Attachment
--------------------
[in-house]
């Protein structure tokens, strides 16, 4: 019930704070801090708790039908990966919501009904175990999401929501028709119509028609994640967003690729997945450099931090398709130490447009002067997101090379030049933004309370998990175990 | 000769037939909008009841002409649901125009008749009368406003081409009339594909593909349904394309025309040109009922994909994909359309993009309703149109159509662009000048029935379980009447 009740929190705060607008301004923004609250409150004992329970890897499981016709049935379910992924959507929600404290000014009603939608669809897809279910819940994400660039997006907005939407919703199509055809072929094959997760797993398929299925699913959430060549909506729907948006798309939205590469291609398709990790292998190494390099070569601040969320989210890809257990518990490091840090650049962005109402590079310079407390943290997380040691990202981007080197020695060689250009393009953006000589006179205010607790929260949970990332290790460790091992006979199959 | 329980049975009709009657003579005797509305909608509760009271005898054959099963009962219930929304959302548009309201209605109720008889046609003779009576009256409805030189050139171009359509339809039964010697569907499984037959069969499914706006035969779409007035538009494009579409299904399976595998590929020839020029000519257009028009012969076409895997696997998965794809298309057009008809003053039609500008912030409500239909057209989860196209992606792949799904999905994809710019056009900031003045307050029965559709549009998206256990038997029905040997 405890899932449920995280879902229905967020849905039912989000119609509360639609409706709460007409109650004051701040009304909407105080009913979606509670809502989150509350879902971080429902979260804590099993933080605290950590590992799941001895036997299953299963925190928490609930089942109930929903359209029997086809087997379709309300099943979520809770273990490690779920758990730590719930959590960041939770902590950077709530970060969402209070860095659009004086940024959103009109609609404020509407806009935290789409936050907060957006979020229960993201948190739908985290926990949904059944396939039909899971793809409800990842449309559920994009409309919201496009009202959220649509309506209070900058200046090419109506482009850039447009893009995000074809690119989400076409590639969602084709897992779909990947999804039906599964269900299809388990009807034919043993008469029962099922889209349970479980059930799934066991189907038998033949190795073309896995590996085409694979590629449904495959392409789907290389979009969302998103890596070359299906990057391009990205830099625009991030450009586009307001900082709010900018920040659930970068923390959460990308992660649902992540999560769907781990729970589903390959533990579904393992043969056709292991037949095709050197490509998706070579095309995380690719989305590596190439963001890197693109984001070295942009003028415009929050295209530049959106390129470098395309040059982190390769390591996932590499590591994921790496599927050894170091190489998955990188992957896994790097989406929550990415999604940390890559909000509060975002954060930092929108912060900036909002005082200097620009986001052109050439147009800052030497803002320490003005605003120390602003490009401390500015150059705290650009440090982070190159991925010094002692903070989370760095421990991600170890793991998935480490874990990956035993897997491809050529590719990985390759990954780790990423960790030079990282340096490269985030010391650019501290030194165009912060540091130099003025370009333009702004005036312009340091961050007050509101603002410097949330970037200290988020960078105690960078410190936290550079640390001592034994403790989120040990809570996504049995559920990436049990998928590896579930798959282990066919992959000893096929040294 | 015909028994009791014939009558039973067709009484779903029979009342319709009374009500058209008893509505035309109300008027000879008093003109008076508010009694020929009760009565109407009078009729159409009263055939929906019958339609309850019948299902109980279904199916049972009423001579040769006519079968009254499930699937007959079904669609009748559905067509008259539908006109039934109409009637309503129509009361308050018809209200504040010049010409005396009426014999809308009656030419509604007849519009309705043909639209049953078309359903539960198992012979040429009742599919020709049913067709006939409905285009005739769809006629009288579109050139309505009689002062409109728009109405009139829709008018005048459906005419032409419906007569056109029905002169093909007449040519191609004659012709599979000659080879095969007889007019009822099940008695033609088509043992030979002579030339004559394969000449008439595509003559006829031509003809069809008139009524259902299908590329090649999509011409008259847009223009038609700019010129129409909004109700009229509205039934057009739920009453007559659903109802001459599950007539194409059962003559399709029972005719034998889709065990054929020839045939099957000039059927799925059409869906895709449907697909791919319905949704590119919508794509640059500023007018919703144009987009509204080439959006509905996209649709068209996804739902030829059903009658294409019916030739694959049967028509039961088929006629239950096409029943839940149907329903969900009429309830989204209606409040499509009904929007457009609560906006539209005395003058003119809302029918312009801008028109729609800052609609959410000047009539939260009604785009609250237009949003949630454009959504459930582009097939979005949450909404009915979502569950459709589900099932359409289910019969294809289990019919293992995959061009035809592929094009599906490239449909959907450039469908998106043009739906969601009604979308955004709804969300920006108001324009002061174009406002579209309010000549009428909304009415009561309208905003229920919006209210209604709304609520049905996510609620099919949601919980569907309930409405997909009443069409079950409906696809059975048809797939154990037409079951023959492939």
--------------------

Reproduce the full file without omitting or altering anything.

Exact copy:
[in-house]
């Protein structure tokens, strides 16, 4: 019930704070801090708790039908990966919501009904175990999401929501028709119509028609994640967003690729997945450099931090398709130490447009002067997101090379030049933004309370998990175990 | 000769037939909008009841002409649901125009008749009368406003081409009339594909593909349904394309025309040109009922994909994909359309993009309703149109159509662009000048029935379980009447 009740929190705060607008301004923004609250409150004992329970890897499981016709049935379910992924959507929600404290000014009603939608669809897809279910819940994400660039997006907005939407919703199509055809072929094959997760797993398929299925699913959430060549909506729907948006798309939205590469291609398709990790292998190494390099070569601040969320989210890809257990518990490091840090650049962005109402590079310079407390943290997380040691990202981007080197020695060689250009393009953006000589006179205010607790929260949970990332290790460790091992006979199959 | 329980049975009709009657003579005797509305909608509760009271005898054959099963009962219930929304959302548009309201209605109720008889046609003779009576009256409805030189050139171009359509339809039964010697569907499984037959069969499914706006035969779409007035538009494009579409299904399976595998590929020839020029000519257009028009012969076409895997696997998965794809298309057009008809003053039609500008912030409500239909057209989860196209992606792949799904999905994809710019056009900031003045307050029965559709549009998206256990038997029905040997 405890899932449920995280879902229905967020849905039912989000119609509360639609409706709460007409109650004051701040009304909407105080009913979606509670809502989150509350879902971080429902979260804590099993933080605290950590590992799941001895036997299953299963925190928490609930089942109930929903359209029997086809087997379709309300099943979520809770273990490690779920758990730590719930959590960041939770902590950077709530970060969402209070860095659009004086940024959103009109609609404020509407806009935290789409936050907060957006979020229960993201948190739908985290926990949904059944396939039909899971793809409800990842449309559920994009409309919201496009009202959220649509309506209070900058200046090419109506482009850039447009893009995000074809690119989400076409590639969602084709897992779909990947999804039906599964269900299809388990009807034919043993008469029962099922889209349970479980059930799934066991189907038998033949190795073309896995590996085409694979590629449904495959392409789907290389979009969302998103890596070359299906990057391009990205830099625009991030450009586009307001900082709010900018920040659930970068923390959460990308992660649902992540999560769907781990729970589903390959533990579904393992043969056709292991037949095709050197490509998706070579095309995380690719989305590596190439963001890197693109984001070295942009003028415009929050295209530049959106390129470098395309040059982190390769390591996932590499590591994921790496599927050894170091190489998955990188992957896994790097989406929550990415999604940390890559909000509060975002954060930092929108912060900036909002005082200097620009986001052109050439147009800052030497803002320490003005605003120390602003490009401390500015150059705290650009440090982070190159991925010094002692903070989370760095421990991600170890793991998935480490874990990956035993897997491809050529590719990985390759990954780790990423960790030079990282340096490269985030010391650019501290030194165009912060540091130099003025370009333009702004005036312009340091961050007050509101603002410097949330970037200290988020960078105690960078410190936290550079640390001592034994403790989120040990809570996504049995559920990436049990998928590896579930798959282990066919992959000893096929040294 | 015909028994009791014939009558039973067709009484779903029979009342319709009374009500058209008893509505035309109300008027000879008093003109008076508010009694020929009760009565109407009078009729159409009263055939929906019958339609309850019948299902109980279904199916049972009423001579040769006519079968009254499930699937007959079904669609009748559905067509008259539908006109039934109409009637309503129509009361308050018809209200504040010049010409005396009426014999809308009656030419509604007849519009309705043909639209049953078309359903539960198992012979040429009742599919020709049913067709006939409905285009005739769809006629009288579109050139309505009689002062409109728009109405009139829709008018005048459906005419032409419906007569056109029905002169093909007449040519191609004659012709599979000659080879095969007889007019009822099940008695033609088509043992030979002579030339004559394969000449008439595509003559006829031509003809069809008139009524259902299908590329090649999509011409008259847009223009038609700019010129129409909004109700009229509205039934057009739920009453007559659903109802001459599950007539194409059962003559399709029972005719034998889709065990054929020839045939099957000039059927799925059409869906895709449907697909791919319905949704590119919508794509640059500023007018919703144009987009509204080439959006509905996209649709068209996804739902030829059903009658294409019916030739694959049967028509039961088929006629239950096409029943839940149907329903969900009429309830989204209606409040499509009904929007457009609560906006539209005395003058003119809302029918312009801008028109729609800052609609959410000047009539939260009604785009609250237009949003949630454009959504459930582009097939979005949450909404009915979502569950459709589900099932359409289910019969294809289990019919293992995959061009035809592929094009599906490239449909959907450039469908998106043009739906969601009604979308955004709804969300920006108001324009002061174009406002579209309010000549009428909304009415009561309208905003229920919006209210209604709304609520049905996510609620099919949601919980569907309930409405997909009443069409079950409906696809059975048809797939154990037409079951023959492939």